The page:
And, I did also wanna point out that, and I, may not should say this on our podcast, but bonding companies are gonna look at your ratios a lot more. They’re gonna scrutinize it a lot more than a banker would. Sometimes there are things that, you can get by a banker that you can’t get by your bonding company. But I think learning what the bonding companies are looking for, they’re looking to make sure your financial health is there. And I think that’s a great way to look at it is, looking at it through their standpoint.

[00:04:19] Stephen Brown: Hey, financial health. You know when you get your blood work, you get that chart and then there’s a line that goes down the middle and that’s the normal range. And if it goes out, maybe your doctor circles it and makes a little note to you to follow up on this or follow up on that. That’s the exact same thing with ratios.

[00:04:35] Rob Williams: Yeah. I have to tell you one big point about this. If contractors will look at their ratios, they can actually control these if they understand them. Because when I talk about a ratio to a contractor the first thing, and I bet Wade would say this too, is yeah, but. They always know something about that. They have an explanation about that ratio and they’re probably not sitting there with somebody that’s looking at this thing. And there’s often something they can do about it.

Oh yeah, well, we coded this to this, or I haven’t done this yet, or something. Sometimes there are huge ratio things that you could fix or do something about that would be the difference of getting bonded or not getting bonded. Or getting your loan pulled, or not getting your loan pulled.

I think there’s a misconception that the contractors say, I’m just gonna run my business, and then these numbers are here. If you know what these are, some of them, you can really control them, one for the health of your business, but sometimes it is something that’s just not in the right place, or you need to ship some material to something so you can count it. So there’s something that you can control very easily that would make a huge difference in your ratio because you know your company is healthy, but it may not be reflected on that ratio just because the “yeah, but…”. You know that explanation that you’re not sitting there in front the underwriter to explain that.

[00:06:02] Stephen Brown: Yeah. We’re both bobbing our heads. Yes, you are correct on that, Rob.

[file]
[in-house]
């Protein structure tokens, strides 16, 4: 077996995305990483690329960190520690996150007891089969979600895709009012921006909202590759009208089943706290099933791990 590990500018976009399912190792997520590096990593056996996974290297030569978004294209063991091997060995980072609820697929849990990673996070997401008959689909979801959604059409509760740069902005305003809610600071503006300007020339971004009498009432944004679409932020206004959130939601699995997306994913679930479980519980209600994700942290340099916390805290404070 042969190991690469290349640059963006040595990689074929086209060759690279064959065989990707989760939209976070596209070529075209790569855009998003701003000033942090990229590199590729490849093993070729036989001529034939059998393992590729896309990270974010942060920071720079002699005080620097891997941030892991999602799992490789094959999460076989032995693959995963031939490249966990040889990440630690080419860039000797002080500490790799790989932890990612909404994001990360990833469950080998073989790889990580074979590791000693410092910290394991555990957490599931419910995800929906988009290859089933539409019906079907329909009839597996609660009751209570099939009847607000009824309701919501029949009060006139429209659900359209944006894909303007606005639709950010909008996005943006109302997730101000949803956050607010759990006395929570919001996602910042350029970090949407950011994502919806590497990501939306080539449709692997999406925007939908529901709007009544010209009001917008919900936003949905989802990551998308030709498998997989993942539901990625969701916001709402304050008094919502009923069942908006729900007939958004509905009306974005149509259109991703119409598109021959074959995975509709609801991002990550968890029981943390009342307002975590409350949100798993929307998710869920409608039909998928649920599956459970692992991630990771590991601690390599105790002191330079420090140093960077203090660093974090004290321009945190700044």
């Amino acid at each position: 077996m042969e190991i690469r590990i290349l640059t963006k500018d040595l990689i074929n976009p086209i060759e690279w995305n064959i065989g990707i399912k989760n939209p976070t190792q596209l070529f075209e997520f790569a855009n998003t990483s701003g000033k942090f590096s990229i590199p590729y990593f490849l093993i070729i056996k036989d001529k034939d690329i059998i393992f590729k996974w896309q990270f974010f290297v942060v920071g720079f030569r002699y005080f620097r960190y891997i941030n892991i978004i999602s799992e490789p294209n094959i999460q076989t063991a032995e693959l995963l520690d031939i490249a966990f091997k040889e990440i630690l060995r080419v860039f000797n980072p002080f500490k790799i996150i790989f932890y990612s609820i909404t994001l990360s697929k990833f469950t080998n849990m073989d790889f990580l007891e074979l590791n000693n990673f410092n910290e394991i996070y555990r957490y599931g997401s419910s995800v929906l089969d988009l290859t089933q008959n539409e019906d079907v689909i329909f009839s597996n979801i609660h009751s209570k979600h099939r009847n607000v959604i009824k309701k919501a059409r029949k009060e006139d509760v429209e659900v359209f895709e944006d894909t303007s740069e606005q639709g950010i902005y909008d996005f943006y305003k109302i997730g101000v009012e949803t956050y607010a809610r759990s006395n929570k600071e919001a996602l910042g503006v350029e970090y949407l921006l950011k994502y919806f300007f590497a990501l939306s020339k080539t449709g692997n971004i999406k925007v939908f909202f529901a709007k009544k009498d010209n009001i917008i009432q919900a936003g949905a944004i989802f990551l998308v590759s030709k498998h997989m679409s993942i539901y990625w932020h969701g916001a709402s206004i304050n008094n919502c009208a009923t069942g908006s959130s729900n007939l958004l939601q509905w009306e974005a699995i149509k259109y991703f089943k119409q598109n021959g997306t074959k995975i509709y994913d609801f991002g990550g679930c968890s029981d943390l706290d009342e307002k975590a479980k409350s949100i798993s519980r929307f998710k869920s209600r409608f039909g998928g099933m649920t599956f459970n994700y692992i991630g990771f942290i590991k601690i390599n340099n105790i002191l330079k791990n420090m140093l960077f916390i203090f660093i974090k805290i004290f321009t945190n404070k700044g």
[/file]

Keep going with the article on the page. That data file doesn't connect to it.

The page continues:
Ratios and year-end planning

[00:06:07] Wade Carpenter: We’re recording this, getting towards the end of September. About this time, October, November is when I’m sitting down with our contractors, we’ve done some episodes on, what you should be doing for year end planning.

But when we’re looking at tax purposes versus financial statement purposes, that’s where we look at the ratios. If you’ve got a good CPA, they’re looking at these ratios in October, November, and then they’re reaching out to the bonding company, the bond agent, and saying, What do you want these to look like, and how can we dress these up?

Not by cheating, but saying, do we need to leave our cash in there? Sometimes people will pay their cash down at the end of the year just to save on taxes. Doing that may be wrecking their cash ratios or working capital. The other point about what you just said the fact that, number one, understanding the, what the ratios mean.

But number two, I think Stephen would agree with me is that, when you can explain there is something out of the ordinary, but there’s a reason for it. And not making excuses, but sometimes things happen and Stephen, I guess I’ll let you comment on that, but just like the contract schedules, things happen.

[00:07:16] Stephen Brown: You made my day saying that. Both of you. This was not scripted, listeners. You absolutely made my day, Wade, because it’s that time of year. Accountants look, you know when football season’s coming, you know when deer seasons starts, you know when duck seasons starts, you know these things instinctually.

And this time of year, if you have a December 31st year end, you should be meeting and talking with your construction-oriented CPA. Folks, you don’t learn construction accounting in college. It’s an art form. You have to do it all the time. All right, I’m finished with that. But please get together with your CPA and do a little bit of talking before the year-end’s produced, because you’re right. Construction oriented CPA generally know what’s gonna affect your taxes and what the bonding companies need. General rule of thumb. And if they don’t, involve your bond agent and just go over that together.